In December, I met three inspiring girls in Mumbai, India. They were all about 13 years old and they had come from Dharavi, Asia’s largest slum, to demonstrate the mobile app they had developed to counter gender violence. The app sounded an alarm, sent a help message to friends, and shared their location—it was simple but effective.
Theirs is a case study in the democratization of information and capital flows around the world. Working on a shared laptop, they accessed Massachusetts Institute of Technology’s do-it-yourself app-maker program to build their prototype. Connecting via Skype with the PeaceTech team in Washington, DC, they receive weekly development assistance to prepare their app for release on the Google Play Store. With help from friends and fans around the world, they are crowdsourcing funds to share the app more widely and perhaps even make a small profit.
A few months earlier, I met a 28-year-old activist from Syria named Dlshad Othman. Dlshad had made headlines with Aymta, a mobile app he created and launched with modest personal startup funds, that tracks the trajectory of missiles fired in Syria and sends a warning to Aymta’s subscribers. But Dlshod did not stop there. Determined to save lives through technology, he also created two other applications: Uvirtus, a system that allows Syrians to securely post videos of the conflict to YouTube, and Collabase, a suite of collaboration tools bringing together human rights activists in the Middle East.
These young entrepreneurs for social good represent a sea of change taking place in the conflict resolution field. The past three decades saw an increasing professionalization of our field: exponential growth in university degree programs, NGOs, and international organizations with dedicated programs in conflict resolution, as well as the development of taxonomies and metrics to gauge effectiveness.
The next three decades may be characterized by exponential growth around the world in projects for, and by, people like the Dharavi girls or Dlshad. Some might see this shift as the antithesis of professionalization; I see it as a reboot. Conflict prevention and peacebuilding are getting a new cast of characters and an exciting new script.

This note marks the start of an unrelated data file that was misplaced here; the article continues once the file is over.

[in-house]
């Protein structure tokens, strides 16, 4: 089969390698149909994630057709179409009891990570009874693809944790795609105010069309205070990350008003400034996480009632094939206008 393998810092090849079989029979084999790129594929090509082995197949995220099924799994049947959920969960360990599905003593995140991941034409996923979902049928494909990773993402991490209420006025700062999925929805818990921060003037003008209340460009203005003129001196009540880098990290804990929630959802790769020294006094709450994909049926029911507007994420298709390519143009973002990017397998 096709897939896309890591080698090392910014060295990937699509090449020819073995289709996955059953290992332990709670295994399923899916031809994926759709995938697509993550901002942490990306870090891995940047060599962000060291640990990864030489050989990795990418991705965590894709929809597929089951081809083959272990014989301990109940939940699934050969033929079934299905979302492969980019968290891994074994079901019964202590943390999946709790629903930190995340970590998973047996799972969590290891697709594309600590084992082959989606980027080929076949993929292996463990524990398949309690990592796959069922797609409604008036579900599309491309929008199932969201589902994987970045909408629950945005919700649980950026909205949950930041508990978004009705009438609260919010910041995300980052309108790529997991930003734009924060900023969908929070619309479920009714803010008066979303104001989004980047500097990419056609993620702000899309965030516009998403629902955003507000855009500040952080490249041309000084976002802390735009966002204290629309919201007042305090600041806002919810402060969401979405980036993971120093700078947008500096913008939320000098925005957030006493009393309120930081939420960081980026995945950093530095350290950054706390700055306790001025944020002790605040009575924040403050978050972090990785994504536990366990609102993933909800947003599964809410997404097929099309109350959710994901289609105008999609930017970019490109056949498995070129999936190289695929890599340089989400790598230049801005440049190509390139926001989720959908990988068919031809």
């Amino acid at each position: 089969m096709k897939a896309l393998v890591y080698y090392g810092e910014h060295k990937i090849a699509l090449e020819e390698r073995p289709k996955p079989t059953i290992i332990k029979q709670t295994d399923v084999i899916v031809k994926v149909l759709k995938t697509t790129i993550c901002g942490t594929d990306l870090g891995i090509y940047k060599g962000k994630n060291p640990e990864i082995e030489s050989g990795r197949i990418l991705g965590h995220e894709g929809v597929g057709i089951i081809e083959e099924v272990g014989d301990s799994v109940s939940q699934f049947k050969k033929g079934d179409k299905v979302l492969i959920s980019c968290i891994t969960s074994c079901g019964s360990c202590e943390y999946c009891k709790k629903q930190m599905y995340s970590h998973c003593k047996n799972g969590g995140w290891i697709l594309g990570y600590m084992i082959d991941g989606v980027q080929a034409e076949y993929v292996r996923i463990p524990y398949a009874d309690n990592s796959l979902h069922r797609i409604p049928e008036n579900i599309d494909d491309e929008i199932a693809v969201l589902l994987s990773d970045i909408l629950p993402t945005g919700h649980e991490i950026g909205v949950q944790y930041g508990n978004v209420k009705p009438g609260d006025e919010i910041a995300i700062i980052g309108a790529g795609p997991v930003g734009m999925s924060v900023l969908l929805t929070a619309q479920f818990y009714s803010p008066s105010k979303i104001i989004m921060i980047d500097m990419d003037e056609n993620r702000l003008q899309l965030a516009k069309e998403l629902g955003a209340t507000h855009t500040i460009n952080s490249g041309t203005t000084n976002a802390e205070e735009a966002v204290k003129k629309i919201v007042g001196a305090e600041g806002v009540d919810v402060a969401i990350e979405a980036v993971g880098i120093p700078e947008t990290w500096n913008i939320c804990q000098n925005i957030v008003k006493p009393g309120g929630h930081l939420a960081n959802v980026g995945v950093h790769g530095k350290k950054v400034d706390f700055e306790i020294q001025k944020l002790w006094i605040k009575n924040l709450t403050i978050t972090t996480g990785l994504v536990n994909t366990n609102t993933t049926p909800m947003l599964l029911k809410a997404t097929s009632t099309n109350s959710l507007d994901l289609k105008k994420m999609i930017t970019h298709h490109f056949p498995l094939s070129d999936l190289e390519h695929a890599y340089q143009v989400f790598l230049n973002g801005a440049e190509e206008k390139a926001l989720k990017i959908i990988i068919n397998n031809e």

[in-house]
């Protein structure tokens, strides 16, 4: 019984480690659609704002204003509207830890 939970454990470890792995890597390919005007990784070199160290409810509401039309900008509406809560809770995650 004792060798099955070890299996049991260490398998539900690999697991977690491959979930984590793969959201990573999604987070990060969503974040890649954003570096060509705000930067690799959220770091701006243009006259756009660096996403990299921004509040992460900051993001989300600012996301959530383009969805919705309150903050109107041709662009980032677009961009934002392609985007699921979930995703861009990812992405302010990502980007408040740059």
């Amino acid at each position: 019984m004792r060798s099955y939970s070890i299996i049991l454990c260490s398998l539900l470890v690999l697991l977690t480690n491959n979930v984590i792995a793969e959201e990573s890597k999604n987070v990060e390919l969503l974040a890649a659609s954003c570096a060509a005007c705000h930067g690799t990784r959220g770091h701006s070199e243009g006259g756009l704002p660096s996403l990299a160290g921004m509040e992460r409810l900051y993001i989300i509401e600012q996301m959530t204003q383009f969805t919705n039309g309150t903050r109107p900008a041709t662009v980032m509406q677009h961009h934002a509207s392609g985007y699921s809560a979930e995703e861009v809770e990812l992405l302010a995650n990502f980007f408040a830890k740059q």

This script includes the birth of the peacetech industry, where democratized access to information and capital produce innovations that save lives and create jobs. It includes the story of a hacker space (community-operated workspace where technology enthusiasts meet and innovate) launched in Baghdad with a $30,000 Kickstarter crowdfunding campaign, giving young entrepreneurs a place to share ideas for solving Iraq’s problems and build a business while doing it.
Such information and capital access is slow in coming to war-torn countries, but it is coming nonetheless. Conflict zones that were once information and technology wastelands yield vast new information on human sentiment—the DNA of conflict—thanks to the penetration of social media, cellphones, and other data sources. Extraordinary progress in machine learning and predictive analytics is revolutionizing conflict early warning, while local communities are pioneering creative response strategies to tackle age-old drivers of conflict from religion to resources, corruption to gender. PeaceTXT, IPaidABribe.com, Hollaback, LRA Tracker, Groundviews, YaLa, Exchange 2.0, UProxy—the list of peacetech projects is exploding.
Fueling the peacetech explosion is a new type of funder. The overwhelming majority of conflict resolution work in the 1990s and 2000s was funded by governments. Today’s peacetech projects are launched by digital humanitarians bootstrapping their own startups, often with financial or in-kind support from technology companies and foundations created by technology titans and their families: Gates, Omidyar, Skoll, Bezos, and Case, to name just a few. We are also seeing a rethink of traditional nonprofit models, as organizations like Ushahidi, Frontline SMS, and Development Seed have created for-profit entities designed to produce revenue even as they remain true to their ideals of using tech for social good.